Organs collected were fixed in 10% buffered formalin for 24 hours and 5% formic acid was added to decalcify bone structures. Tissues were prepared, stained with haematoxylin and eosin (H&E) and processed for immunohistochemistry as previously described [14], [24]. Briefly, slides were heat unmasked using low (Vector Laboratories, Burlingame, CA, USA) or high (Dako, Glostrup, Denmark) pH solutions and incubated with primary antibodies anti-human HLA,A,B,C (MBL, Woburn, MA, USA), anti-human phospho-H3 (Upstate, Charlottesville, VA,USA), phospho-NPM1 phospho-TCTP (Cell Signaling, Danvers, MA, USA) and active Caspase 3 (Cell Signaling, Danvers, MA, USA). Envision+ System HRP anti-mouse and rabbit (Dako, Glostrup, Denmark) were used as secondary antibodies.

In vitro Expansion

Pooled in vivo expanded AML-NS8 cells from passage 5 were cultured at 0.5–1×106/ml in RPMI-1640 medium (Invitrogen, Carlsbad, CA, USA), supplemented with 20% foetal calf serum (Euroclone, Wetherby, West Yorkshire,UK), 1 ng/ml recombinant human granulocyte-macrophage colony-stimulating factor (rhGM-CSF) and 10 ng/ml interleukin-3 (rhIL-3)(both from Sigma-Aldrich, Gillingham, UK). To calculate doubling time, cells were seeded at 50×103cells/ml in duplicates in complete medium and counted daily in a Coulter Counter (Coulter, Brea, CA, USA) for 8 days.

In vitro Assays

AML-NS8 cells (2000 cells/well) were seeded in 384 well-plates in complete medium and incubated at 37°C and 5% CO2. After 24 hours increasing concentrations of doxorubicin (range 1 µM - 0,004 µM), cytarabine or NMS-P937 (range 10 µM - 0,001 µM) were added and incubation continued for further 72 hours. Cells were then processed by CellTiter-Glo assay (Promega, Madison, WI, USA) following the manufacturer’s instructions. Inhibitory activity was evaluated using the Symyx Assay Explorer (Symyx Technologies Inc., Santa Clara, CA, USA) program. The concentration resulting in 50% inhibition (IC50) was calculated using the sigmoidal interpolation curve.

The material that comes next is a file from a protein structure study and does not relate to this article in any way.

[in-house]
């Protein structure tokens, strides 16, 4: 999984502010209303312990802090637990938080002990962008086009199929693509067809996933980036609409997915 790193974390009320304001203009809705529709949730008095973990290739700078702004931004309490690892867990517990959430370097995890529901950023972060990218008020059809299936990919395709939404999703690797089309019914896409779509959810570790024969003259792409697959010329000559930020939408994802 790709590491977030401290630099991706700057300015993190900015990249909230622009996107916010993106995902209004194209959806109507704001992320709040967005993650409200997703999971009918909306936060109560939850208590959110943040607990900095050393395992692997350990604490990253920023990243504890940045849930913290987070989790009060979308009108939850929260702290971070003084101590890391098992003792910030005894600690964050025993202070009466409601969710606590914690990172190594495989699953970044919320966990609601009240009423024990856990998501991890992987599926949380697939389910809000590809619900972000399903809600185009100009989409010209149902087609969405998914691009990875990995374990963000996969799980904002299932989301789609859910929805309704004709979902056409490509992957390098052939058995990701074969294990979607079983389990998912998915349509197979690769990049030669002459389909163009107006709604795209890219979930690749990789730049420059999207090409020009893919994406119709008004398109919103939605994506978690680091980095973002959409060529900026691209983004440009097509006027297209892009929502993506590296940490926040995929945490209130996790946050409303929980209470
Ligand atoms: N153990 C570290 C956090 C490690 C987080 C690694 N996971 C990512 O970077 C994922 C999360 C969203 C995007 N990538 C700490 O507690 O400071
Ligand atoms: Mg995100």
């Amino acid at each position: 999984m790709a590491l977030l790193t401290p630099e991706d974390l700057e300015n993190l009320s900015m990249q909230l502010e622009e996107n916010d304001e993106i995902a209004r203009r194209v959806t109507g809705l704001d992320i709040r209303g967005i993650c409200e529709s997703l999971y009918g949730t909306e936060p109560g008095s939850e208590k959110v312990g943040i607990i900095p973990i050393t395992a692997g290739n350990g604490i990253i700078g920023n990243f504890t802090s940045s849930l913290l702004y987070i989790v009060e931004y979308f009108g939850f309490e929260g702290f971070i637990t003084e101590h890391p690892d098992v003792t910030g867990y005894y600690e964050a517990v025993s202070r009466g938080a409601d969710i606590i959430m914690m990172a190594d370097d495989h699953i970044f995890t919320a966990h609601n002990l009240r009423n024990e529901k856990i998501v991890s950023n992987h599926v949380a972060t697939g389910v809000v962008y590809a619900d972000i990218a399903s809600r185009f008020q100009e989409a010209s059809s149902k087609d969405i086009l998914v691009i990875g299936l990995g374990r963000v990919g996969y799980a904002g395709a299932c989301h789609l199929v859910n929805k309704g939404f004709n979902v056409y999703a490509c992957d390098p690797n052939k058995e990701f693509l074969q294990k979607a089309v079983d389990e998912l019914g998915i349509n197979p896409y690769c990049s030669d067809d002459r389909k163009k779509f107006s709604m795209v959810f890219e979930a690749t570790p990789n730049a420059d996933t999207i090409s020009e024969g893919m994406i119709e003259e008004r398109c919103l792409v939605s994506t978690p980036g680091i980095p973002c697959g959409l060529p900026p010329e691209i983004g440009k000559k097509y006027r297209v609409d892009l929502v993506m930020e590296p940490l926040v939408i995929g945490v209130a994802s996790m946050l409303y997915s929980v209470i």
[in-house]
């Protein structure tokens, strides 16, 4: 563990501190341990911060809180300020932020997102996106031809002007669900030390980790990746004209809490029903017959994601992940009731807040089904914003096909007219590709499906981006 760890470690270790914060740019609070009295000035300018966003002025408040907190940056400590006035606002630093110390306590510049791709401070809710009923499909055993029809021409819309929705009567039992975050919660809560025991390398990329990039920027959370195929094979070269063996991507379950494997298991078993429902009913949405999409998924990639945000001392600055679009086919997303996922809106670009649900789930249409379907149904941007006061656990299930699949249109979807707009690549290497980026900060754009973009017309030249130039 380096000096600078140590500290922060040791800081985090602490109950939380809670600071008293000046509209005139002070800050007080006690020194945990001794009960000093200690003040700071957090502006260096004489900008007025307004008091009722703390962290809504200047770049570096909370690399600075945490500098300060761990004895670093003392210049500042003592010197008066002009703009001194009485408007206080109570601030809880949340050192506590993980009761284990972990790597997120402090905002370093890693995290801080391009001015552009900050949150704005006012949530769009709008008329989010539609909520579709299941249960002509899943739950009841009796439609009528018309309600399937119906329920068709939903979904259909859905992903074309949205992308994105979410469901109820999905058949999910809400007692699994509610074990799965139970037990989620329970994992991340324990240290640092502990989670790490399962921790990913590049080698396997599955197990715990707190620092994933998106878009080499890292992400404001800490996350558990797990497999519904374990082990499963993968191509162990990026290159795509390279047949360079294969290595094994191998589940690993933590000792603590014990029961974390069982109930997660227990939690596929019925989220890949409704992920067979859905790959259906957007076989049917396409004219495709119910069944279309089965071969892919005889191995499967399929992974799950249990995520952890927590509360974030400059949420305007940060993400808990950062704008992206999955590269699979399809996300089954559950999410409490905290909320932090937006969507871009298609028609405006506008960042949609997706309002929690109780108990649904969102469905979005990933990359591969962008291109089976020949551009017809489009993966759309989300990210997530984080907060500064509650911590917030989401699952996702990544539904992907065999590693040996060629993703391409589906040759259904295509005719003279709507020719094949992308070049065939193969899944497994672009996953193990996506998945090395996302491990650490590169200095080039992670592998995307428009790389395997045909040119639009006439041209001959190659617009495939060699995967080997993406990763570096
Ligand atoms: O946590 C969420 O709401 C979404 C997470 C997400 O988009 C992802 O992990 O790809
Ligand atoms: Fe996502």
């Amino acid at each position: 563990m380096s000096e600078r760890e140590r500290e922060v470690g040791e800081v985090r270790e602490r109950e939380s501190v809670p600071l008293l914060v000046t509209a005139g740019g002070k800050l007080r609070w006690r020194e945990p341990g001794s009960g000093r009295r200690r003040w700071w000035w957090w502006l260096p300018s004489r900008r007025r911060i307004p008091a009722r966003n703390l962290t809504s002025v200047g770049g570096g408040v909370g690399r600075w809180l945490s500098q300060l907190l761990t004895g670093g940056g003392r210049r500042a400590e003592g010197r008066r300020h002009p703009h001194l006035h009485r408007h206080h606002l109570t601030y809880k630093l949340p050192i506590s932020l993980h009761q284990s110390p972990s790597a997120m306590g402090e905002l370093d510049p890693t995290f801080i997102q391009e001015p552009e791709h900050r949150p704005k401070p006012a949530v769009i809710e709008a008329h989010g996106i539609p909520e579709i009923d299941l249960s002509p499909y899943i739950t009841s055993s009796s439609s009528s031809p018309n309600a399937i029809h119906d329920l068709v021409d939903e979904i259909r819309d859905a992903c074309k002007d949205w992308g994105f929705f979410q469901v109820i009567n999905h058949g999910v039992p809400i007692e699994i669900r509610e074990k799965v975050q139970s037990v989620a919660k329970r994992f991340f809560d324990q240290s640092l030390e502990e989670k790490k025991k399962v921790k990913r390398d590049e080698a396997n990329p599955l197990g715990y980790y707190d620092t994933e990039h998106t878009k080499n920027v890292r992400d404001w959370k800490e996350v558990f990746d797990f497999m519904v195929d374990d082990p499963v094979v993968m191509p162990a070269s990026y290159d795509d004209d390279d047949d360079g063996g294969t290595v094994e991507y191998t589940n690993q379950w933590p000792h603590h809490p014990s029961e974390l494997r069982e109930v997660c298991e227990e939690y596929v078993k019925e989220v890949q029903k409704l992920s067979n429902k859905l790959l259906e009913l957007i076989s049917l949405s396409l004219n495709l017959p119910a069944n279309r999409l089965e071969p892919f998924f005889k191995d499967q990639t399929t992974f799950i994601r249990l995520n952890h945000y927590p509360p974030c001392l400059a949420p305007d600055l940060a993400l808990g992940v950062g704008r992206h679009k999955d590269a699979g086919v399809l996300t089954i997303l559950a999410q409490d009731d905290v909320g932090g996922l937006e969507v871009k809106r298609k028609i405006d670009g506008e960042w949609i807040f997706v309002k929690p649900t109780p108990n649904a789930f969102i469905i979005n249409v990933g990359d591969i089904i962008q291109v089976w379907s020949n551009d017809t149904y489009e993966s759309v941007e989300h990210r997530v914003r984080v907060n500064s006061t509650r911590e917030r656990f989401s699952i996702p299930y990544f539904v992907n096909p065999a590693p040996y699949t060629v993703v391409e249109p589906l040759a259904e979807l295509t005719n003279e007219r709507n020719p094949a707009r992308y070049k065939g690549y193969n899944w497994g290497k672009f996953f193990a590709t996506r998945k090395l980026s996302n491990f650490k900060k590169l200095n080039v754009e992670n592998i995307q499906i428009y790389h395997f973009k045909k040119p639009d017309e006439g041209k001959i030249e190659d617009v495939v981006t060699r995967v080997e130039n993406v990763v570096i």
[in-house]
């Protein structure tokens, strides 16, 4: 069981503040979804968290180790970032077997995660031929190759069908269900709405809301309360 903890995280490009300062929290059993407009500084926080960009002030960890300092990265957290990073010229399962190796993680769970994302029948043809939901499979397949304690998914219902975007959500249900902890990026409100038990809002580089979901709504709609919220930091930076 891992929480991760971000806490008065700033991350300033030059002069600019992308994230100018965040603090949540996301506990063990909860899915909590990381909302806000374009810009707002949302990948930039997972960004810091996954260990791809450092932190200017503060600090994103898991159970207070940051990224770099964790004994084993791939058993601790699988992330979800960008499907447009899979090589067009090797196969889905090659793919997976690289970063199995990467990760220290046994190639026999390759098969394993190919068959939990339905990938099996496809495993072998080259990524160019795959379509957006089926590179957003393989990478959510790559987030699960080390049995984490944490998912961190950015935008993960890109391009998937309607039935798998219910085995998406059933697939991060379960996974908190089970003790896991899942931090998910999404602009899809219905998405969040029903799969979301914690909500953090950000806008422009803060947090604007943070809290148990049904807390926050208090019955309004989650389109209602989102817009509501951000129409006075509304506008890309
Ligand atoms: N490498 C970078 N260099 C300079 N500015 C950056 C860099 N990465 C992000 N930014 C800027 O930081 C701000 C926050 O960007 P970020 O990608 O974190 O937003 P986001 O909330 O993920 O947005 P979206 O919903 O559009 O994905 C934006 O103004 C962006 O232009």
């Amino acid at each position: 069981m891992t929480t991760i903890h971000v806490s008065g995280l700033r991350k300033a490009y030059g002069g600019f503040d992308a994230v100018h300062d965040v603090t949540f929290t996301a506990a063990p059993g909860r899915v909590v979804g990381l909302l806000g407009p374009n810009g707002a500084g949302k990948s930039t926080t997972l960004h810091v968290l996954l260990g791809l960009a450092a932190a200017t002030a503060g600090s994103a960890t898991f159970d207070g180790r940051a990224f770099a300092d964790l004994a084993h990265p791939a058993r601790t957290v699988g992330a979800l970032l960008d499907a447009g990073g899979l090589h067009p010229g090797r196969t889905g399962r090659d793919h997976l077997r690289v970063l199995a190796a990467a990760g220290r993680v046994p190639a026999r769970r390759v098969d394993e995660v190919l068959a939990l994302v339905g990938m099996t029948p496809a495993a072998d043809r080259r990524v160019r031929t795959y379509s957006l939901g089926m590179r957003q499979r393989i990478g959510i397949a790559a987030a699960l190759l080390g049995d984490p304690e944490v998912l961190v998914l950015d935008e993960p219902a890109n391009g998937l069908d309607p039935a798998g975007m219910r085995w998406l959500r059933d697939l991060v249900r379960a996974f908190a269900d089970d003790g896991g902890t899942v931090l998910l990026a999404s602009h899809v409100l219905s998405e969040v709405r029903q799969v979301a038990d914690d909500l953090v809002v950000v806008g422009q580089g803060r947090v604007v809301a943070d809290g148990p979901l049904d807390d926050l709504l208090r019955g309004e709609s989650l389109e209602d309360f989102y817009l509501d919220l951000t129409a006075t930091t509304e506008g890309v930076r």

For in vitro mechanism of action studies, AML-NS8 cells were seeded at 1.5×106/ml and treated with 0.2 µM NMS-P937 for 24 hours or 0.75 ng/ml Nocodazole for 16 hours. One part of cells were then lysed for western blotting and the other fixed in ethanol 70% and stained with Alexafluor 488 conjugated anti-phospho-Histone H3 antibody (Cell Signaling, Danvers, MA, USA) and propidium iodide (Sigma Aldrich, Gillingham, UK) for FACS analysis.

Flow Cytometry

For standard immunophenotyping, cells in suspension were stained with CD3-PE, CD19-FITC, CD33-PE, HLA-DR-PE, CD10-FITC, CD123-PE, CD25-PE, CD11b-PE, CD18-FITC, CD56-PE (all from BD Biosciences, Franklin Lakes, NJ, USA), CD52-PE (Caltag Laboratories, Burlingame, CA), CD117-PE (Immunotech, Mississauga, ON, Canada), and analysed by FACSCalibur (BD Biosciences, Franklin Lakes, NJ, USA).

Western Blotting

Cells extracts and immunoblotting were performed as previously described [14] and staining was done using the following primary antibodies against: PLK1 (Zymed, San Francisco, CA, USA), NPM1 and pThr199 NPM1 (both from Cell Signaling, Danvers, MA, USA), Histone H3 (Abcam, Cambridge, UK), pSer10 Histone H3 (Upstate, Charlottesville, VA,USA). Secondary anti-mouse-HRP or anti-rabbit-HRP conjugates were from Thermo Scientific (Waltham, MA, USA) and ECL detection reagent from Amersham (GE Healthcare Ltd, Amersham, UK).